HomeSearch | ## Golang Math Module: math.Abs, PowPerform mathematical computations with the math module. Call math.Abs and math.Pow. | |

## Math.Languages often have built-in math methods. With Go we import the math module. This provides commonly-used methods like Abs and Pow. | ||

## Float64.Math methods here operate on the float64 numeric type. So we cannot use an int directly with them—we must cast it first. This requires some extra complexity. | ||

## Math.Abs.Let us begin with Abs. We import the math module in the import-statement at the top. Next we introduce the "negative" integer.
| Golang program that uses math.Abs, float64
package main
import (
"fmt"
"math"
)
func main() {
negative := -10
fmt.Println(negative)
// Use math.Abs to convert to a positive number.
// ... We first convert to a float64.
result := math.Abs(float64(negative))
fmt.Println(result)
}
Output
-10
10 | |

## Pow, compute exponents.Pow raises one number to another. Here we compute the cube of 2, which is 8. We can also square numbers (with a second argument of 2) or use higher powers. | Golang program that uses math.Pow
package main
import (
"fmt"
"math"
)
func main() {
// This can handle ints.
result := math.Pow(2, 3)
fmt.Println(result)
}
Output
8 | |

## Max, Min.The math.Max and math.Min methods both receive two float64 values. Max returns the higher of the two. Min returns the lower.
| Golang program that uses Max, Min
package main
import (
"fmt"
"math"
)
func main() {
small := float64(3)
large := float64(40)
// Get the larger of the two numbers.
max := math.Max(small, large)
fmt.Println(max)
// Get the smaller value.
min := math.Min(small, large)
fmt.Println(min)
}
Output
40
3 | |

## Floor.The floor is beneath us. With math.Floor, a number with a fractional part is always reduced so the fractional part does not exist. Both negative and positive numbers are reduced. | Golang program that uses math.Floor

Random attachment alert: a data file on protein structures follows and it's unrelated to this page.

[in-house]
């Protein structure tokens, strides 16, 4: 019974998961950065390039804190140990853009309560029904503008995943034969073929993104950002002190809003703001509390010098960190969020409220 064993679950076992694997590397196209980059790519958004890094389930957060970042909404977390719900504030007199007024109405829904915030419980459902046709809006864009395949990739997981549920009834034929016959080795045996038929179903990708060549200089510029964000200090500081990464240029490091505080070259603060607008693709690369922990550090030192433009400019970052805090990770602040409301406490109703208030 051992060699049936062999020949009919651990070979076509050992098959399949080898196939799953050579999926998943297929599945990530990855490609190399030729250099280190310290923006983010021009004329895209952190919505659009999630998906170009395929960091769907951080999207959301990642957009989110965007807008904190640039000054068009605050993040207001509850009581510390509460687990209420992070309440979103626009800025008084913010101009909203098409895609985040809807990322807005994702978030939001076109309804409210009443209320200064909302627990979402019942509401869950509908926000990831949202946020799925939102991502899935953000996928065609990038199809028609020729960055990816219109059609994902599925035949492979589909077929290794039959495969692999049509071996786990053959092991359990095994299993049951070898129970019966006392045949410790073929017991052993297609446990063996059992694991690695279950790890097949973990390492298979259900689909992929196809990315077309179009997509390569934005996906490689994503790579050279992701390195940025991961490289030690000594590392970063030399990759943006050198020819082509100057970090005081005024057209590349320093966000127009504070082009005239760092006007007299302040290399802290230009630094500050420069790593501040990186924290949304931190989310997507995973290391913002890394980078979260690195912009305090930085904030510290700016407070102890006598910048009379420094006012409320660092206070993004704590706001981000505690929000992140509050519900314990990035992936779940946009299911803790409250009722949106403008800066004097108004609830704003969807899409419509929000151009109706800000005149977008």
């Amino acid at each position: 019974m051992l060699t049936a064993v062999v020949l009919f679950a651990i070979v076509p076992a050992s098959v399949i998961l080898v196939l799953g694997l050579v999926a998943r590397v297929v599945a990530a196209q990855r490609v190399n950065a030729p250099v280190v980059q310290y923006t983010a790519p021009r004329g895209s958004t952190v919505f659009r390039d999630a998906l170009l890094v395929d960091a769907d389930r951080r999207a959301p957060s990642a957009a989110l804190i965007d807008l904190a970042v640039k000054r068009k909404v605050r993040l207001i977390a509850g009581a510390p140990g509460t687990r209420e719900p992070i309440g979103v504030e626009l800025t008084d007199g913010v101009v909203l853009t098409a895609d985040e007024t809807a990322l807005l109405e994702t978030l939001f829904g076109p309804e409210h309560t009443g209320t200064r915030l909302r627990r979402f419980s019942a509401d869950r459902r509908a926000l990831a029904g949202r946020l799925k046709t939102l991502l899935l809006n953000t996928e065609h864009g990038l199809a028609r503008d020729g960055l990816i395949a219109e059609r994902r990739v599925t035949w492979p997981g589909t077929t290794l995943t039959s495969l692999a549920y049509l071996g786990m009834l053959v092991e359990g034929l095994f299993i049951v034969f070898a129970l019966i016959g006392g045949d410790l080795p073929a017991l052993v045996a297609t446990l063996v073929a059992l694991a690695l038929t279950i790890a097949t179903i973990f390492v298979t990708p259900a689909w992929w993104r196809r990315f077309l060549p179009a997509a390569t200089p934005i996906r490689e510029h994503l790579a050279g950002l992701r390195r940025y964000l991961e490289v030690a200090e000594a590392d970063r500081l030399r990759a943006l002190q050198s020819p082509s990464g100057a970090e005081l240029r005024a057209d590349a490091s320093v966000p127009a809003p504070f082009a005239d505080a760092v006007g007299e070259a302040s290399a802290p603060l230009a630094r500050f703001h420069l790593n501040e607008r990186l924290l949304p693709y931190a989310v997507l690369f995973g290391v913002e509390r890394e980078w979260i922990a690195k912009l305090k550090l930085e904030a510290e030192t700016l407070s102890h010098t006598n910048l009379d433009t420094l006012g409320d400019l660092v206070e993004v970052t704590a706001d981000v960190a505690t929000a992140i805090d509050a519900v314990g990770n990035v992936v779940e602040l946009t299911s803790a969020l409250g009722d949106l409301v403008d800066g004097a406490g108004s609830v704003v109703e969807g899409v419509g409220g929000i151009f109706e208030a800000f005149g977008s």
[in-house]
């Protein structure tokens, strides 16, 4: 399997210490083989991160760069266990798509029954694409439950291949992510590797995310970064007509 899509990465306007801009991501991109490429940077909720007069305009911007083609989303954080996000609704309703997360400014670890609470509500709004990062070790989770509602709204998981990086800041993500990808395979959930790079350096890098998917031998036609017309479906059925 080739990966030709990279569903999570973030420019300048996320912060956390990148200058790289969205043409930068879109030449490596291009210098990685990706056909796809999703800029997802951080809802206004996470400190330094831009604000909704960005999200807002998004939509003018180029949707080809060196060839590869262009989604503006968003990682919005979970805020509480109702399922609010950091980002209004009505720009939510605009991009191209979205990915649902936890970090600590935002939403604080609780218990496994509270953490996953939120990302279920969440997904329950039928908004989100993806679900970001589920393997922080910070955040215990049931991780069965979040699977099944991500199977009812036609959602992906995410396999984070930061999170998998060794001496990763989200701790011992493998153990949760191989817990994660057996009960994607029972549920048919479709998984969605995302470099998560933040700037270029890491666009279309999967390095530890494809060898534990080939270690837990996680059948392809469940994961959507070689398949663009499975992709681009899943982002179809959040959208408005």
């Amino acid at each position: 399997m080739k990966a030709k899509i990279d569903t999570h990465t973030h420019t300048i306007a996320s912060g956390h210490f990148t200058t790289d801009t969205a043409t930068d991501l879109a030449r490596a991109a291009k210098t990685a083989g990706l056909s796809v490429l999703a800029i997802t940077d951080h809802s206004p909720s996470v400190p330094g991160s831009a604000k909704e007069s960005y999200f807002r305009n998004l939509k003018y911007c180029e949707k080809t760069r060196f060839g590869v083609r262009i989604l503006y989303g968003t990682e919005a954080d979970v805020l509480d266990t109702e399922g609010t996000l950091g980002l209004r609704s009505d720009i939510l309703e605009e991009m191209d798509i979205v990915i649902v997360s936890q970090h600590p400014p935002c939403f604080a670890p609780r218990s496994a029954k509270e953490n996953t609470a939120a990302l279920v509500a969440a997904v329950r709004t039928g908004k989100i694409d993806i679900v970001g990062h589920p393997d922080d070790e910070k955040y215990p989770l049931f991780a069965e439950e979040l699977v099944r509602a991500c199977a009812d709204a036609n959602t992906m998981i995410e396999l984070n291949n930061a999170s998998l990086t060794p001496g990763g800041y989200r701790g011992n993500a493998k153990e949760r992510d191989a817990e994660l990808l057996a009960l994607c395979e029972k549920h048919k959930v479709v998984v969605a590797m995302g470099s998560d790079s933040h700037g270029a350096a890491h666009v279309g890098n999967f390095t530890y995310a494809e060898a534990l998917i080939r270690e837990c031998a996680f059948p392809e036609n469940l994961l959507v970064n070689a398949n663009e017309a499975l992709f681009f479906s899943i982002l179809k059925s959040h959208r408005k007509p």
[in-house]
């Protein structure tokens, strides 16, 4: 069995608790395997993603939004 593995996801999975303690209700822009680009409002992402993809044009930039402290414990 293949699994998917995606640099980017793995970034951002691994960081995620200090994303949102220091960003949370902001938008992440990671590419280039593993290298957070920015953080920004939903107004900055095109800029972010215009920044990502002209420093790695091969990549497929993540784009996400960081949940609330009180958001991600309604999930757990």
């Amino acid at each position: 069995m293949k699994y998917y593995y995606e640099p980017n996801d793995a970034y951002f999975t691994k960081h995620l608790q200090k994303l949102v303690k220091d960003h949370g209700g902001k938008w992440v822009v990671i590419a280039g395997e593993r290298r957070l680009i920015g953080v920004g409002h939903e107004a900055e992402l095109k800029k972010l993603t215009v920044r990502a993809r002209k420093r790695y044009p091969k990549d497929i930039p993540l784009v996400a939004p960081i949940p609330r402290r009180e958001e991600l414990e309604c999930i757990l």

package main
import (
"fmt"
"math"
)
func main() {
value1 := 1.23
fmt.Println(value1)
fmt.Println(math.Floor(value1))
value2 := 2.99
fmt.Println(value2)
fmt.Println(math.Floor(value2))
value3 := -1.1
fmt.Println(value3)
fmt.Println(math.Floor(value3))
}
Output
1.23
1
2.99
2
-1.1
-2 | |

## Signbit.This math method returns a bool. If the number is negative (has a sign bit) then Signbit returns true. For positive numbers, it returns false. | Golang program that uses math.Signbit
package main
import (
"fmt"
"math"
)
func main() {
value1 := float64(1)
negative := math.Signbit(value1)
fmt.Println(negative)
value2 := float64(-1)
negative = math.Signbit(value2)
fmt.Println(negative)
value3 := float64(0)
negative = math.Signbit(value3)
fmt.Println(negative)
}
Output
false
true
false | |

## Odd, even.An int has a parity: this is whether it is odd or even. To compute parity, we use a modulo division. We can define "odd" as "not even."Odd, Even | ||

## Fibonacci.In the Fibonacci sequence, each number is equal to the preceding two numbers. This sequence occurs often in the natural world. It has many uses.Fibonacci | ||

## Many math methodsare available in the math package. We can implement math methods directly, with imperative statements. But this often leads to unneeded, unwanted complexity. | ||

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